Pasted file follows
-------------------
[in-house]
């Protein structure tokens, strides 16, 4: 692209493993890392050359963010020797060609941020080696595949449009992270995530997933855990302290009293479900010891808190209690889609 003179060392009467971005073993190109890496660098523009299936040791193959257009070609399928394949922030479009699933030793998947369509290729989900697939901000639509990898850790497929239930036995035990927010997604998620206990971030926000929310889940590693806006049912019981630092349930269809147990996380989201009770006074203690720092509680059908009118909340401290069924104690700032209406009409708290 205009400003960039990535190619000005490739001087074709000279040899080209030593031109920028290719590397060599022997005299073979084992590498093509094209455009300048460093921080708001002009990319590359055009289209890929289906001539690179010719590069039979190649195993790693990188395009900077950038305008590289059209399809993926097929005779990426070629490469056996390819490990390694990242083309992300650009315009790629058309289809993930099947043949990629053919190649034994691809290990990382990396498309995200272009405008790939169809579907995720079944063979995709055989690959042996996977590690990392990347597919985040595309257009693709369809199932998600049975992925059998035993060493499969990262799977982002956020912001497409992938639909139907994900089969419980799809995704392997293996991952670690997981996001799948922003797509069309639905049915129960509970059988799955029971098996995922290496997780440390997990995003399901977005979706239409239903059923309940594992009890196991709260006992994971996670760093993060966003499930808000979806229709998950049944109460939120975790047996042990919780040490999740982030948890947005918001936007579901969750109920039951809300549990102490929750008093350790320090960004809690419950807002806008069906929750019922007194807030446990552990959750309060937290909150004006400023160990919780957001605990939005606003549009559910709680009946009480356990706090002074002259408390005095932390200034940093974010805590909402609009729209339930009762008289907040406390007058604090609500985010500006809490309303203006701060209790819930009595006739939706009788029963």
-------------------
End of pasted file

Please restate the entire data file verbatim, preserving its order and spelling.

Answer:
[in-house]
């Protein structure tokens, strides 16, 4: 692209493993890392050359963010020797060609941020080696595949449009992270995530997933855990302290009293479900010891808190209690889609 003179060392009467971005073993190109890496660098523009299936040791193959257009070609399928394949922030479009699933030793998947369509290729989900697939901000639509990898850790497929239930036995035990927010997604998620206990971030926000929310889940590693806006049912019981630092349930269809147990996380989201009770006074203690720092509680059908009118909340401290069924104690700032209406009409708290 205009400003960039990535190619000005490739001087074709000279040899080209030593031109920028290719590397060599022997005299073979084992590498093509094209455009300048460093921080708001002009990319590359055009289209890929289906001539690179010719590069039979190649195993790693990188395009900077950038305008590289059209399809993926097929005779990426070629490469056996390819490990390694990242083309992300650009315009790629058309289809993930099947043949990629053919190649034994691809290990990382990396498309995200272009405008790939169809579907995720079944063979995709055989690959042996996977590690990392990347597919985040595309257009693709369809199932998600049975992925059998035993060493499969990262799977982002956020912001497409992938639909139907994900089969419980799809995704392997293996991952670690997981996001799948922003797509069309639905049915129960509970059988799955029971098996995922290496997780440390997990995003399901977005979706239409239903059923309940594992009890196991709260006992994971996670760093993060966003499930808000979806229709998950049944109460939120975790047996042990919780040490999740982030948890947005918001936007579901969750109920039951809300549990102490929750008093350790320090960004809690419950807002806008069906929750019922007194807030446990552990959750309060937290909150004006400023160990919780957001605990939005606003549009559910709680009946009480356990706090002074002259408390005095932390200034940093974010805590909402609009729209339930009762008289907040406390007058604090609500985010500006809490309303203006701060209790819930009595006739939706009788029963």